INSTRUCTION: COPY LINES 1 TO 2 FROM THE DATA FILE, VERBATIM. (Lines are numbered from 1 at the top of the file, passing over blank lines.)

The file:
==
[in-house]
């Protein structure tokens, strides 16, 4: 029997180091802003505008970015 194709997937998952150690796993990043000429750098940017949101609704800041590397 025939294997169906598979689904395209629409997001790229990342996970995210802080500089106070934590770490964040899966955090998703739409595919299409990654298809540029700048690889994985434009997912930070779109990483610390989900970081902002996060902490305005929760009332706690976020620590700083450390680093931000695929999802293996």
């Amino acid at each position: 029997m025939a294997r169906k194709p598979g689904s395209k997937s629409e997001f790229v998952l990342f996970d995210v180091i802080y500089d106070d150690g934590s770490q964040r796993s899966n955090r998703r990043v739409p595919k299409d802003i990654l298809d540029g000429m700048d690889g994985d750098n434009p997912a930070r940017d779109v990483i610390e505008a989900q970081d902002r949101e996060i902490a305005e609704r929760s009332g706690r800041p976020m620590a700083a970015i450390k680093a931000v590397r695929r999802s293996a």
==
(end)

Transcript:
[in-house]
């Protein structure tokens, strides 16, 4: 029997180091802003505008970015 194709997937998952150690796993990043000429750098940017949101609704800041590397 025939294997169906598979689904395209629409997001790229990342996970995210802080500089106070934590770490964040899966955090998703739409595919299409990654298809540029700048690889994985434009997912930070779109990483610390989900970081902002996060902490305005929760009332706690976020620590700083450390680093931000695929999802293996």